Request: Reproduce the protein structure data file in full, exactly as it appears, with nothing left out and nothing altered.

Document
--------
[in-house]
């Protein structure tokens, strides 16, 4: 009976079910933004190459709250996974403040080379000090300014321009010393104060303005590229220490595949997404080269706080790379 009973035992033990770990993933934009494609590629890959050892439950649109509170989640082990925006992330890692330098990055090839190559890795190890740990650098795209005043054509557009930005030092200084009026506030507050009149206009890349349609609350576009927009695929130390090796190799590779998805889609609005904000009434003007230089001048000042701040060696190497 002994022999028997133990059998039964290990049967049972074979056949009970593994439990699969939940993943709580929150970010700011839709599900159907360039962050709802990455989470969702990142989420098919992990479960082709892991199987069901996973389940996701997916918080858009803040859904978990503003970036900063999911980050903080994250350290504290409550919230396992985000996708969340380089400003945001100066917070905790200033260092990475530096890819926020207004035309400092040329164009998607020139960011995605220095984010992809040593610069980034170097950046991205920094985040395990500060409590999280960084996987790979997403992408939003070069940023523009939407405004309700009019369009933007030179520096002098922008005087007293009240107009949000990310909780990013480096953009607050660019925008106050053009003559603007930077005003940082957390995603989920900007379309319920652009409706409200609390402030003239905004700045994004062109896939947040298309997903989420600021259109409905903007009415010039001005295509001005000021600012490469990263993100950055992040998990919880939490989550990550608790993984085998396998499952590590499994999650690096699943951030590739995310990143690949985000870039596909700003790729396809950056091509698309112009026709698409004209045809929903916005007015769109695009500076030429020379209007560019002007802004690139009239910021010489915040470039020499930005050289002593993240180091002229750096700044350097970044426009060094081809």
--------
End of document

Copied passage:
[in-house]
């Protein structure tokens, strides 16, 4: 009976079910933004190459709250996974403040080379000090300014321009010393104060303005590229220490595949997404080269706080790379 009973035992033990770990993933934009494609590629890959050892439950649109509170989640082990925006992330890692330098990055090839190559890795190890740990650098795209005043054509557009930005030092200084009026506030507050009149206009890349349609609350576009927009695929130390090796190799590779998805889609609005904000009434003007230089001048000042701040060696190497 002994022999028997133990059998039964290990049967049972074979056949009970593994439990699969939940993943709580929150970010700011839709599900159907360039962050709802990455989470969702990142989420098919992990479960082709892991199987069901996973389940996701997916918080858009803040859904978990503003970036900063999911980050903080994250350290504290409550919230396992985000996708969340380089400003945001100066917070905790200033260092990475530096890819926020207004035309400092040329164009998607020139960011995605220095984010992809040593610069980034170097950046991205920094985040395990500060409590999280960084996987790979997403992408939003070069940023523009939407405004309700009019369009933007030179520096002098922008005087007293009240107009949000990310909780990013480096953009607050660019925008106050053009003559603007930077005003940082957390995603989920900007379309319920652009409706409200609390402030003239905004700045994004062109896939947040298309997903989420600021259109409905903007009415010039001005295509001005000021600012490469990263993100950055992040998990919880939490989550990550608790993984085998396998499952590590499994999650690096699943951030590739995310990143690949985000870039596909700003790729396809950056091509698309112009026709698409004209045809929903916005007015769109695009500076030429020379209007560019002007802004690139009239910021010489915040470039020499930005050289002593993240180091002229750096700044350097970044426009060094081809």